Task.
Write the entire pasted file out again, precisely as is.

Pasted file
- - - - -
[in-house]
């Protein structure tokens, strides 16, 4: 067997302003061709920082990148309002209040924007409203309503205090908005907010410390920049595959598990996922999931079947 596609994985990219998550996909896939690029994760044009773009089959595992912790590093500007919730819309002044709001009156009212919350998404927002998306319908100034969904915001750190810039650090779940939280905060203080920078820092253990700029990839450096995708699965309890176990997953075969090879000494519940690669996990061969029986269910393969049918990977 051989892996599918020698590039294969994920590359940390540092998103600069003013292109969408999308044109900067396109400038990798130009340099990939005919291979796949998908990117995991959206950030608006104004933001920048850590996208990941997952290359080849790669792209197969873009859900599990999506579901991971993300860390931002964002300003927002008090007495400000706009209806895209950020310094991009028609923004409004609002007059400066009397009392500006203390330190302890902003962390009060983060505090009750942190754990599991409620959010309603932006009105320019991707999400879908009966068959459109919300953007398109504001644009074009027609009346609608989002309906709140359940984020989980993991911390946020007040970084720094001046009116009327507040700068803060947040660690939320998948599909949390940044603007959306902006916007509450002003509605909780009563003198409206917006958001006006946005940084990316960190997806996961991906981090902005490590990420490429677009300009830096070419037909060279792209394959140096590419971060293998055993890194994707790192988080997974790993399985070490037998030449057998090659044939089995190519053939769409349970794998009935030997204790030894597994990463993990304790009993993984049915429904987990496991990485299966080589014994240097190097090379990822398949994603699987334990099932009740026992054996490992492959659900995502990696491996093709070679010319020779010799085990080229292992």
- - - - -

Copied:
[in-house]
């Protein structure tokens, strides 16, 4: 067997302003061709920082990148309002209040924007409203309503205090908005907010410390920049595959598990996922999931079947 596609994985990219998550996909896939690029994760044009773009089959595992912790590093500007919730819309002044709001009156009212919350998404927002998306319908100034969904915001750190810039650090779940939280905060203080920078820092253990700029990839450096995708699965309890176990997953075969090879000494519940690669996990061969029986269910393969049918990977 051989892996599918020698590039294969994920590359940390540092998103600069003013292109969408999308044109900067396109400038990798130009340099990939005919291979796949998908990117995991959206950030608006104004933001920048850590996208990941997952290359080849790669792209197969873009859900599990999506579901991971993300860390931002964002300003927002008090007495400000706009209806895209950020310094991009028609923004409004609002007059400066009397009392500006203390330190302890902003962390009060983060505090009750942190754990599991409620959010309603932006009105320019991707999400879908009966068959459109919300953007398109504001644009074009027609009346609608989002309906709140359940984020989980993991911390946020007040970084720094001046009116009327507040700068803060947040660690939320998948599909949390940044603007959306902006916007509450002003509605909780009563003198409206917006958001006006946005940084990316960190997806996961991906981090902005490590990420490429677009300009830096070419037909060279792209394959140096590419971060293998055993890194994707790192988080997974790993399985070490037998030449057998090659044939089995190519053939769409349970794998009935030997204790030894597994990463993990304790009993993984049915429904987990496991990485299966080589014994240097190097090379990822398949994603699987334990099932009740026992054996490992492959659900995502990696491996093709070679010319020779010799085990080229292992």